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Luzon II (ARG-2)

(ARG‑2: dp. 4,023 (lt.); l. 441'6"; b. 56'11"; dr. 23'; s. 12 k.; cpl. 521; -a. 1 5", 3 3", 4 40mm., 12 20mm.; cl. Luzon; T. EC‑2‑S‑Cl)

The chief island in the northern Philippines.


The second Luzon (ARG‑2) was laid down as SS Samuel Bowles by Bethlehem‑Fairfield Shipyard, Inc., Baltimore, Md., 8 April 1943, under a Maritime Commission contract; launched 14 May 1943; sponsored by Mrs. H. E. Sigman; acquired by the Navy and renamed Luzon 24 May 1943; and commissioned 12 October 1943, Comdr. Elmer R. Runquist in command.

After shakedown in Chesapeake Bay, she departed Norfolk, Va., 28 November for duty in the Pacific. She transited the Panama Canal 6 December and arrived the Ellice Islands 3 January 1944. Assigned to Service Squadron 4, she operated at Funafuti and provided repair facilities for amphibious, patrol, and landing craft. Following the invasion of the Marshall Islands 31 January, she steamed for Kwajalein 23 February and arrived there 4 March. During the next 5 months she served there as repair ship and tender for harbor craft.

As American seapower spearheaded the Allied advance across the Pacific, Luzon steamed to Guam after the conquest of the Marianas. Departing Kwajalein 2 September, she sailed via Eniwetok and reached Apra, Guam, the 11th. As a unit of Service Squadron 10, she maintained a busy repair schedule there until 1 March 1945 when she steamed to Saipan for 6 months of duty at that important harbor.

Following the surrender of Japan to the Allied Powers, Luzon departed the Marianas 1 October for Japanese waters. After touching at Iwo Jima, she reached Wakanoura Wan, Honshu, 8 October. She proceeded to Nagoya, Honshu, the 19th until 22 December, she provided fleet and repair services to ships supporting occupation operations in Japan. She then departed for the United States; and, after touching at Pearl Harbor and the Panama Canal, she arrived Orange, Tex., 9 February 1946. Assigned to the Atlantic Reserve Fleet, she decommissioned 24 June 1947.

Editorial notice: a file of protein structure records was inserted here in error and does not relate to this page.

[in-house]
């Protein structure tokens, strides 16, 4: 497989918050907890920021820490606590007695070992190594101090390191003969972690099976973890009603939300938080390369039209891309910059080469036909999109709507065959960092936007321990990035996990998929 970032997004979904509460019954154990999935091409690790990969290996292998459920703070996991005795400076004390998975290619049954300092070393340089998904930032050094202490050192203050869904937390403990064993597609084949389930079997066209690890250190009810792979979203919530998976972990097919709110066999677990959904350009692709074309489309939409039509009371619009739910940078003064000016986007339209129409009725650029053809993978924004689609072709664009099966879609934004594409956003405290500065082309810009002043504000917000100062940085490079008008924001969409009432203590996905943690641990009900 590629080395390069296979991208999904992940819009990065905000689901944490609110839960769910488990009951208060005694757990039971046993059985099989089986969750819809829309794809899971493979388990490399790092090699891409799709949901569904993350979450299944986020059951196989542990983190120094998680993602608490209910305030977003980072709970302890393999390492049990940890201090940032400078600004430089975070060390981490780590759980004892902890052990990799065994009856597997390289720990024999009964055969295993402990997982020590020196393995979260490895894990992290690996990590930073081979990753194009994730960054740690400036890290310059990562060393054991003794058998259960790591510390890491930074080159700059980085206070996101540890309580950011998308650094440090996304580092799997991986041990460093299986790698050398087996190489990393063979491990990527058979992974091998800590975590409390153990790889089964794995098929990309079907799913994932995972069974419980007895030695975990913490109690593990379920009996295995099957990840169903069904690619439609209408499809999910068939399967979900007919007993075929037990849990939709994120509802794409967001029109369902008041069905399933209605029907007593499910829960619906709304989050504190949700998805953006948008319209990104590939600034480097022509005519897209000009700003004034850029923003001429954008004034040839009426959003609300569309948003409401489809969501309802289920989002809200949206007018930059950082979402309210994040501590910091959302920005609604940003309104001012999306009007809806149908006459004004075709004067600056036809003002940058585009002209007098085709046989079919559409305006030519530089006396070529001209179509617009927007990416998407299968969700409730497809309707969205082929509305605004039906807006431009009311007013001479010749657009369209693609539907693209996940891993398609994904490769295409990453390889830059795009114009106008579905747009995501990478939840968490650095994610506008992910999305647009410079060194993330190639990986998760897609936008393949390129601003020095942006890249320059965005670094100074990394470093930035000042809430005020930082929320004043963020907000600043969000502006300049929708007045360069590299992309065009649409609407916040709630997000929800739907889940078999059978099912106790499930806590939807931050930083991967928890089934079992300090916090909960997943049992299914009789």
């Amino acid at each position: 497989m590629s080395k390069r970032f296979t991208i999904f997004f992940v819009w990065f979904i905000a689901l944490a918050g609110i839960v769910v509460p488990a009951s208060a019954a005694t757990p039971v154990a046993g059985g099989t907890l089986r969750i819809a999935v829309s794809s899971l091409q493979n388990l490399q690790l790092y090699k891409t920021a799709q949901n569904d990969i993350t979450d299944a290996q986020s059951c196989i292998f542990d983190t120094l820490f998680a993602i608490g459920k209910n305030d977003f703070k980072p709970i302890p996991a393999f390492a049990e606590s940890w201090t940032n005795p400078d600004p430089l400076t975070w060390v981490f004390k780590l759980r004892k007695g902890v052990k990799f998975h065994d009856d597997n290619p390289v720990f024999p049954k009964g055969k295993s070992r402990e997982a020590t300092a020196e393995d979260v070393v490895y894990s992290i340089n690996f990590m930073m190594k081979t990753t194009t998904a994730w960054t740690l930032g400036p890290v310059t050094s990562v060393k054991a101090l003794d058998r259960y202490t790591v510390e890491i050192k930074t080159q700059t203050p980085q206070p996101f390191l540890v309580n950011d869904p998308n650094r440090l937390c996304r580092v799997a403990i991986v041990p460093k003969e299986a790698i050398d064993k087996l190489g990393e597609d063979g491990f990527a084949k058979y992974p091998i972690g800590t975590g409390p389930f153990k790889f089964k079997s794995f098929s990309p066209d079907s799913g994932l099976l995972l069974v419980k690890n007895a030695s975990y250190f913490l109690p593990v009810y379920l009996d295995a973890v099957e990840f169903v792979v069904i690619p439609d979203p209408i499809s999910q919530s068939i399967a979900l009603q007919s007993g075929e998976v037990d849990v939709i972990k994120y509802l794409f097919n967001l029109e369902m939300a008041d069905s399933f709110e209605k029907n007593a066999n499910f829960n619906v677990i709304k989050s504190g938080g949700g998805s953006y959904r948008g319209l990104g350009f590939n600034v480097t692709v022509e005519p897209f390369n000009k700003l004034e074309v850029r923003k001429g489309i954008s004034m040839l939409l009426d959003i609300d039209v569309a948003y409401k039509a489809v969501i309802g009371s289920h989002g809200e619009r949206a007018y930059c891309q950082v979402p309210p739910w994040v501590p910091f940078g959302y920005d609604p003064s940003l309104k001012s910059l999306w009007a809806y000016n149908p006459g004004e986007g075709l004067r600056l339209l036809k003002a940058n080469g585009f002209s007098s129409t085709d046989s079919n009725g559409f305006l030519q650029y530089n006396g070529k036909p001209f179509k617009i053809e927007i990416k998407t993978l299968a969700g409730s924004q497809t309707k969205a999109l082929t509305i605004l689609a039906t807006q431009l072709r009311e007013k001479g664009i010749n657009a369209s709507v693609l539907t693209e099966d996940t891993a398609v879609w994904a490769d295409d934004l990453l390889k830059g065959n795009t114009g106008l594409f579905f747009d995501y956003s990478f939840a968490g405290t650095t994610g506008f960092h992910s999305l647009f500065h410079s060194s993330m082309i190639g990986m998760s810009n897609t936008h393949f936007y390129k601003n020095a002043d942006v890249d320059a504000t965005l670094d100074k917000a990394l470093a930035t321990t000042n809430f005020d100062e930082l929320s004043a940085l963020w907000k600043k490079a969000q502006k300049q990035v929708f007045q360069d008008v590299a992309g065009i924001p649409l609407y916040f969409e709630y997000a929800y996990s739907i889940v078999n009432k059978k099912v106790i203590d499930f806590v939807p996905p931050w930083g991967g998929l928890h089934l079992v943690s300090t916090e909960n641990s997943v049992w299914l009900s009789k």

In response to massive Communist aggression against the Republic of South Korea and American determination to thwart this threat to world peace, Luzon recommissioned 20 September 1950, Comdr. Alan B. Sutherland in command. After steaming to Norfolk early in October, she departed for the west coast 15 November. She reached San Diego 6 December, proceeded to San Francisco the 11th, and sailed for the Far East 26 December. She arrived Sasebo, Kyushu, 23 January 1961, and during the remainder of the year, she provided valuable repair services for ships of the 7th Fleet. She departed Japan for the west coast 19 January 1952; after reaching San Francisco 9 February, she operated out of San Francisco, San Diego, Pearl Harbor, and Long Beach during the next 15 months.

Departing Long Reach 2 May 1953, Luzon deployed to the western Pacific and arrived Sasebo 2 June. Except for run to Pusan, South Korea, and back in mid‑July, she provided repair facilities at Sasebo until sailing to Yokosuka 15 January 1954. She departed the Far East for home 2 February and arrived Long Beach the 28th. She was placed in commission, in reserve 15 March 1965 while undergoing repair at Mare Island. After returning to San Diego 29 April, she was placed in service, in reserve.

Luzon recommissioned at San Diego 3 November, Comdr. W. F. Christie in command. After completing training off southern California, she sailed for the Far East 9 March 1956. She arrived Sasebo 9 April and began duty as station repair ship for Service Squadron 3. During the next 4 years she remained in the western Pacific, supporting peacekeeping operations of the mighty 7th Fleet. Although based at Sasebo, she steamed to Okinawa, Taiwan, Hong Kong, and to various Japanese ports while carrying out her assigned tasks. Luzon returned to San Diego 31 May 1960, then steamed to Mare Island 3 June for deactivation. She decommissioned there 1 July 1960, and her name was struck from the Naval Register 1 September 1961.

Luzon received one battle star for Korean service.

Published: Wed Jul 29 10:42:10 EDT 2015